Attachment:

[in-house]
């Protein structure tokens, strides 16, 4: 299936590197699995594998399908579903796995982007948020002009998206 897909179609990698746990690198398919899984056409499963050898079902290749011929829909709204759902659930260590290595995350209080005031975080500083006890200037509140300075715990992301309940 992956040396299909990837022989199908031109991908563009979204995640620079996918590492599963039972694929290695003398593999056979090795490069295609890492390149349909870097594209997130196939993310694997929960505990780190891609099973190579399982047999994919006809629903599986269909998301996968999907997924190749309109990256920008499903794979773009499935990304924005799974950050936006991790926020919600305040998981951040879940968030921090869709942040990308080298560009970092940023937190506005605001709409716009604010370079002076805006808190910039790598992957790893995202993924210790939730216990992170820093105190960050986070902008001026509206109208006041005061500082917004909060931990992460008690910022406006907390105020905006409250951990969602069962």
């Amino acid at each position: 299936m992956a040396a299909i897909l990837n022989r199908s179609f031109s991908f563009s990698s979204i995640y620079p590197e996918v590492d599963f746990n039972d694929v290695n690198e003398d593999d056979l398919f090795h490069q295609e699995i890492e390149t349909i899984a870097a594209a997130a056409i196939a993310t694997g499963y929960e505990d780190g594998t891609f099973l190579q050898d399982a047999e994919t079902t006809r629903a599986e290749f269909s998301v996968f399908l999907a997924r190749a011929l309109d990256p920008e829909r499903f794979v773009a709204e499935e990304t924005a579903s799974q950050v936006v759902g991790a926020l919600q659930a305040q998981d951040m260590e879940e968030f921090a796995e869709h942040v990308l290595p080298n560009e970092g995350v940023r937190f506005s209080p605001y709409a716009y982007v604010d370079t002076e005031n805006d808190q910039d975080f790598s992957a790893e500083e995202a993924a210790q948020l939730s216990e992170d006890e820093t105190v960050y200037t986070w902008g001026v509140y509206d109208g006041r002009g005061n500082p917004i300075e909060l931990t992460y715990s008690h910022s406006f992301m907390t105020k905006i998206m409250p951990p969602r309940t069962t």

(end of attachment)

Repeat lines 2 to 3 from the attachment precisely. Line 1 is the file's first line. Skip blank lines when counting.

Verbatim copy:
């Protein structure tokens, strides 16, 4: 299936590197699995594998399908579903796995982007948020002009998206 897909179609990698746990690198398919899984056409499963050898079902290749011929829909709204759902659930260590290595995350209080005031975080500083006890200037509140300075715990992301309940 992956040396299909990837022989199908031109991908563009979204995640620079996918590492599963039972694929290695003398593999056979090795490069295609890492390149349909870097594209997130196939993310694997929960505990780190891609099973190579399982047999994919006809629903599986269909998301996968999907997924190749309109990256920008499903794979773009499935990304924005799974950050936006991790926020919600305040998981951040879940968030921090869709942040990308080298560009970092940023937190506005605001709409716009604010370079002076805006808190910039790598992957790893995202993924210790939730216990992170820093105190960050986070902008001026509206109208006041005061500082917004909060931990992460008690910022406006907390105020905006409250951990969602069962």
């Amino acid at each position: 299936m992956a040396a299909i897909l990837n022989r199908s179609f031109s991908f563009s990698s979204i995640y620079p590197e996918v590492d599963f746990n039972d694929v290695n690198e003398d593999d056979l398919f090795h490069q295609e699995i890492e390149t349909i899984a870097a594209a997130a056409i196939a993310t694997g499963y929960e505990d780190g594998t891609f099973l190579q050898d399982a047999e994919t079902t006809r629903a599986e290749f269909s998301v996968f399908l999907a997924r190749a011929l309109d990256p920008e829909r499903f794979v773009a709204e499935e990304t924005a579903s799974q950050v936006v759902g991790a926020l919600q659930a305040q998981d951040m260590e879940e968030f921090a796995e869709h942040v990308l290595p080298n560009e970092g995350v940023r937190f506005s209080p605001y709409a716009y982007v604010d370079t002076e005031n805006d808190q910039d975080f790598s992957a790893e500083e995202a993924a210790q948020l939730s216990e992170d006890e820093t105190v960050y200037t986070w902008g001026v509140y509206d109208g006041r002009g005061n500082p917004i300075e909060l931990t992460y715990s008690h910022s406006f992301m907390t105020k905006i998206m409250p951990p969602r309940t069962t």